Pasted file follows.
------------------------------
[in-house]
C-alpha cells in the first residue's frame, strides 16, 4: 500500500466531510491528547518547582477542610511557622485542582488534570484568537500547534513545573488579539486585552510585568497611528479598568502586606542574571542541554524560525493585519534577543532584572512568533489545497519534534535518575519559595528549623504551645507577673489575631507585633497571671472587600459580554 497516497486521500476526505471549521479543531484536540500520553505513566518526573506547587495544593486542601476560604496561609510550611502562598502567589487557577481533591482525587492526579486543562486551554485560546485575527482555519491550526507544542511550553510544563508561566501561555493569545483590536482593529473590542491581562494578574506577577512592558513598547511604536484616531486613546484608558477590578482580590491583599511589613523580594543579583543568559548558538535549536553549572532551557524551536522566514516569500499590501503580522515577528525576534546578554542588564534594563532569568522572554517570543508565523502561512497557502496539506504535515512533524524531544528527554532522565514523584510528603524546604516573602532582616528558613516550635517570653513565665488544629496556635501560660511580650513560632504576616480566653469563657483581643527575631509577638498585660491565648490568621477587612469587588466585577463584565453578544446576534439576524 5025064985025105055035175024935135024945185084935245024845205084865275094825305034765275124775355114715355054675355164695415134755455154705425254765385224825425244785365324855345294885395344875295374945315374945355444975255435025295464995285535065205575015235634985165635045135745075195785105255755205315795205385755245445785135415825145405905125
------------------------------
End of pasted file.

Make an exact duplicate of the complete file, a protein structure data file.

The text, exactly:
[in-house]
C-alpha cells in the first residue's frame, strides 16, 4: 500500500466531510491528547518547582477542610511557622485542582488534570484568537500547534513545573488579539486585552510585568497611528479598568502586606542574571542541554524560525493585519534577543532584572512568533489545497519534534535518575519559595528549623504551645507577673489575631507585633497571671472587600459580554 497516497486521500476526505471549521479543531484536540500520553505513566518526573506547587495544593486542601476560604496561609510550611502562598502567589487557577481533591482525587492526579486543562486551554485560546485575527482555519491550526507544542511550553510544563508561566501561555493569545483590536482593529473590542491581562494578574506577577512592558513598547511604536484616531486613546484608558477590578482580590491583599511589613523580594543579583543568559548558538535549536553549572532551557524551536522566514516569500499590501503580522515577528525576534546578554542588564534594563532569568522572554517570543508565523502561512497557502496539506504535515512533524524531544528527554532522565514523584510528603524546604516573602532582616528558613516550635517570653513565665488544629496556635501560660511580650513560632504576616480566653469563657483581643527575631509577638498585660491565648490568621477587612469587588466585577463584565453578544446576534439576524 5025064985025105055035175024935135024945185084935245024845205084865275094825305034765275124775355114715355054675355164695415134755455154705425254765385224825425244785365324855345294885395344875295374945315374945355444975255435025295464995285535065205575015235634985165635045135745075195785105255755205315795205385755245445785135415825145405905125